“Beginning as a critique of sociological practice, Garfinkel’s creation developed into something more or less independent of sociology, whether one would call it a discipline, a specialty, a cult, a rebellion, or a conspiracy to destroy social science from within. The central idea of ethnomethodology was that every kind of reality was a subjective, or at least ‘intersubjective’, way of talking about things … Before completing his graduate work at Harvard, Garfinkel had visited the New School of Social Research to study with Alfred Schutz, who thereby became the conceptual grandfather of ethnomethodology. Schutz defined “intersubjective” reality as a “world of the We”, a world not private though subjective, a world constituted in face to face exchanges between people who lived in the same physical and social environment. So situated, this shared subjective world could be constantly corrected by new readings of the environment, which it kept stable and dependable. Other realities were possible if the normal assumptions were suspended … but most people returned to and depended on the normal world of the We, the common-sense realities of everyday life.” (ibid.)
As for Garfinkel himself, his definition of ethnomethodology is in essence much simpler and more pithy. In the preface to ‘Studies in Ethnomethodology’ he begins by emphasising that all is taken for granted as the ‘real world’ or ‘the objective reality of social facts’ is not a given, but a reference to the “organised activities of everyday life” - and in particular of “the methods for making those same activities visibly-rational-and-reportable-for-all-practical-purposes, i.e. “accountable”…”
In Chapter One he goes straight to an even more radical and central thesis, by introducing the concept of ‘members’ – individuals sharing a common institutional or everyday settings for their activities – and a common language through which they account for or document what is taken as ‘real’ within it. His key thesis reads as follows:
“… the activities whereby members produce and manage settings of organised everyday affairs are identical with members’ procedures for making those settings ‘account-able’.” [my stress]
He goes on to write that the “… recognisable sense or fact, or methodic character or impersonality of accounts are not independent of the socially organised occasions of their use.”
Instead: “Their rational features consist of what members do with, what they ‘make of’ the accounts in the socially organised actual occasions of their use. Members’ accounts are reflexively and essentially tied for their rational features to the socially organised occasions of their use, for they are features of the socially organised occasions of their use.”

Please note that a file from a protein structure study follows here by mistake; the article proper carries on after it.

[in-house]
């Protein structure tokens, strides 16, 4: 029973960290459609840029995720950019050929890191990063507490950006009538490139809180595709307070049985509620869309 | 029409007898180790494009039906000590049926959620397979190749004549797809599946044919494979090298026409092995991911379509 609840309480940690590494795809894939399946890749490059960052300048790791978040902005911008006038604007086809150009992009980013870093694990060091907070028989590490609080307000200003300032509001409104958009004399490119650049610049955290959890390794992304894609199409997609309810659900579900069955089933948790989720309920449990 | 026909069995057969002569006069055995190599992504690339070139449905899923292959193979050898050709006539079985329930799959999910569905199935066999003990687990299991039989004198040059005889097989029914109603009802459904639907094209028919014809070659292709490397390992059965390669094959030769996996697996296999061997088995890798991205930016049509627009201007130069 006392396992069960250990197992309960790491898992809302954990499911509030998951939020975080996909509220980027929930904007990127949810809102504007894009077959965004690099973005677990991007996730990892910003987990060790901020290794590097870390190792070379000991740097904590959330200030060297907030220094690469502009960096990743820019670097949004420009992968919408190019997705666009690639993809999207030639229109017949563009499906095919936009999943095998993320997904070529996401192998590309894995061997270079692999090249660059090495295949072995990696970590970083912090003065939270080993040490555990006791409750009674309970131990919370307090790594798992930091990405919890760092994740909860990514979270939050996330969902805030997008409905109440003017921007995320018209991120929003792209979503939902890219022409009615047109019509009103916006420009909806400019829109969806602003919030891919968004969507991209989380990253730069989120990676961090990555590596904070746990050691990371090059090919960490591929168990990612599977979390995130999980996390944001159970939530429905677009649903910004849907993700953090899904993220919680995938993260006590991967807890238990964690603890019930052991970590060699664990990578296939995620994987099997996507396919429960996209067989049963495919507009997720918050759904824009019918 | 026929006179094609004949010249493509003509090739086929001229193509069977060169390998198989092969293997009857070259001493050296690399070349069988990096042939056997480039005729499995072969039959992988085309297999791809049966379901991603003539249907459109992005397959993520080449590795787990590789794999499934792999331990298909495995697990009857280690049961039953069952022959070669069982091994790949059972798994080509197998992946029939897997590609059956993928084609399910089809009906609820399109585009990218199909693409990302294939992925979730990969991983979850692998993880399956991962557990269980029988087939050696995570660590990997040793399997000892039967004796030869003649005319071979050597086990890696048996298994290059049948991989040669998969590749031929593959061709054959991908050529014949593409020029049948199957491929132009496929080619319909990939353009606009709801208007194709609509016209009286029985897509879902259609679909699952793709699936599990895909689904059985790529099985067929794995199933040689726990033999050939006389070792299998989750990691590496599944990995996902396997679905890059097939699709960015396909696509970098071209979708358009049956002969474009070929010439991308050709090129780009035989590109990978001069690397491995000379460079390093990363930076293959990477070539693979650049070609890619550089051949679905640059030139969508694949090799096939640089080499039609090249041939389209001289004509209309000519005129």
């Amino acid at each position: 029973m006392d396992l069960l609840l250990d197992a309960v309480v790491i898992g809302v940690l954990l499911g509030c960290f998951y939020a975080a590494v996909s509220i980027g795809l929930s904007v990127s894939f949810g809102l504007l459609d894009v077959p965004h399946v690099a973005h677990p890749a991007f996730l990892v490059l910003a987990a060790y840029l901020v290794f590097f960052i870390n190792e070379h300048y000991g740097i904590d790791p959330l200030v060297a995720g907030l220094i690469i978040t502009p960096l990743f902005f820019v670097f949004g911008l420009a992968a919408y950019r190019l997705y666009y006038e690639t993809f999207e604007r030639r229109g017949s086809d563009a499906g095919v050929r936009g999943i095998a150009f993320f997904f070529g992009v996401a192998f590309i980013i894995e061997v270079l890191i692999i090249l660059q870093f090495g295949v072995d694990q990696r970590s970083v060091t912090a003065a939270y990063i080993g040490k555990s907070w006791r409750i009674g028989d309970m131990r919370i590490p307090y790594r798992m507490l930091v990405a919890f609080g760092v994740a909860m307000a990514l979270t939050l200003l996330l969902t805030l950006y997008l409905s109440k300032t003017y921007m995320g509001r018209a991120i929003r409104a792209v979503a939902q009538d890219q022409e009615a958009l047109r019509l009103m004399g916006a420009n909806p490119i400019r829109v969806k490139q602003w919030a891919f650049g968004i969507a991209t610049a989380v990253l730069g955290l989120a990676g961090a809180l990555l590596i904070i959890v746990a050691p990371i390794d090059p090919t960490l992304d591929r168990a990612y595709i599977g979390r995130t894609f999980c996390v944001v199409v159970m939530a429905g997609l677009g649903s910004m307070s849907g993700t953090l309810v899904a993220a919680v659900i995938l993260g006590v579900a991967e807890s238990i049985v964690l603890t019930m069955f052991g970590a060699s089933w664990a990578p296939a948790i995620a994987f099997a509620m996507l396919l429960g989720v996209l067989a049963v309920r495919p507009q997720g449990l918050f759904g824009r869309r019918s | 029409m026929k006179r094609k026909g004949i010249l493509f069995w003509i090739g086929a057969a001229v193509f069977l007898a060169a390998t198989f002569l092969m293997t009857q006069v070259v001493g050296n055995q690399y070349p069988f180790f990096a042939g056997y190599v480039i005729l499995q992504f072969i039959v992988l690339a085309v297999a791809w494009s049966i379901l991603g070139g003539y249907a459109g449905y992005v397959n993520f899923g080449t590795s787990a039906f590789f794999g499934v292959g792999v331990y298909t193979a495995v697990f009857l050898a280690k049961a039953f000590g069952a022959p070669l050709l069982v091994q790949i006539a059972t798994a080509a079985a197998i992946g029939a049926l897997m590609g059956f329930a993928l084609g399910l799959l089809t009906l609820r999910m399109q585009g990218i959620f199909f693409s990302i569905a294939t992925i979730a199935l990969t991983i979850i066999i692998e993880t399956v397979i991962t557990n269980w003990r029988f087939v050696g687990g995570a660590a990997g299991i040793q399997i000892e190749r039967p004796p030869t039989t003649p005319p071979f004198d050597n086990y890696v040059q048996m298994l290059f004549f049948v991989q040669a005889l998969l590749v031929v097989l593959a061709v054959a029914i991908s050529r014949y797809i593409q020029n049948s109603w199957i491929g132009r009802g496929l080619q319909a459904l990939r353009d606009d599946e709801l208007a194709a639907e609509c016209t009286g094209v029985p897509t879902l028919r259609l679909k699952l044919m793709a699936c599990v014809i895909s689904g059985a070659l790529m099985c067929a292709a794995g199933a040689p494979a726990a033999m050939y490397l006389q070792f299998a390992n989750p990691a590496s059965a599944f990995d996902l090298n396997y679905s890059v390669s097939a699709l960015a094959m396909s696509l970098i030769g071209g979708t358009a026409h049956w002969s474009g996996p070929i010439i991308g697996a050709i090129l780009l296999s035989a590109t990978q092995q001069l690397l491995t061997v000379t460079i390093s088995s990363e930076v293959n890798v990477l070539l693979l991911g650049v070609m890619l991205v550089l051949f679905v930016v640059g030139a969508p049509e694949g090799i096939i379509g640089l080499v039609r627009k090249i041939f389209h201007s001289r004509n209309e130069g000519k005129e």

What Garfinkel is claiming here is not that propositions belonging to ‘rational’ modes of inferences and deduction are ‘invalid’ in themselves, but that their meaning and ‘rationale’ is principally determined by the use and meaning made of them in organised institutional or everyday settings, rather than by their purely propositional character.
The thesis is grounded in Garfinkel’s emphasis on the fundamentally context-bound use or ‘indexical’ character of all utterances, proposition or ‘accounts’ of reality. Yet since no complete or total account can ever be given of the context or setting in which an assertion or judgement is made or an account constructed, this context is instead simply ‘glossed over’ and tacitly assumed. In other words, no ‘text’ – whether in the form of a statement or proposition, utterance or judgement, document, account or report – can ever give full expression to its context of use, but serves purely pragmatic or illocutionary purposes within that context. An example is the investigation of suicides by coroners, who will tend to focus on the most common forms of evidence in disregard of specific contexts and the other possible conclusions they may lead to. The resulting document claiming a specific cause of death will then be taken as ‘fact’ and be ranked as more ‘objective’ evidence in other contexts (for example a court of law) and settings than any evidence ignored for the practical purposes of producing the document itself (Cuff et al., 1990, 179). In general, all that “for practical purposes” tends to be glossed over in the socially organised production of oral or documentary accounts of reality in particular settings is tacitly assumed, and ‘reality’ comes instead to be identified with accounts of it. Ethnomethodology then, was not so much an independent scientific method applied to sociology but an explication of the unspoken methods by which ‘ordinary realities’ are accounted for - not only inter-subjectively created but also given a seemingly ‘objective’ or ‘factual’ nature. The method is paradoxical – for its secret lies in the ways by which ‘facts’ and ‘reality’ are reduced to accounts constructed of them – to ways of speaking about and documenting them. Garfinkel’s insight into how not only our understanding of ‘ordinary reality’ but that very reality itself is shaped by accounts constructed of it plays a huge and decisive role in the Castaneda literature, in which he describes how a tacitly agreed understanding of reality is the result of an ‘ordinary consensus’: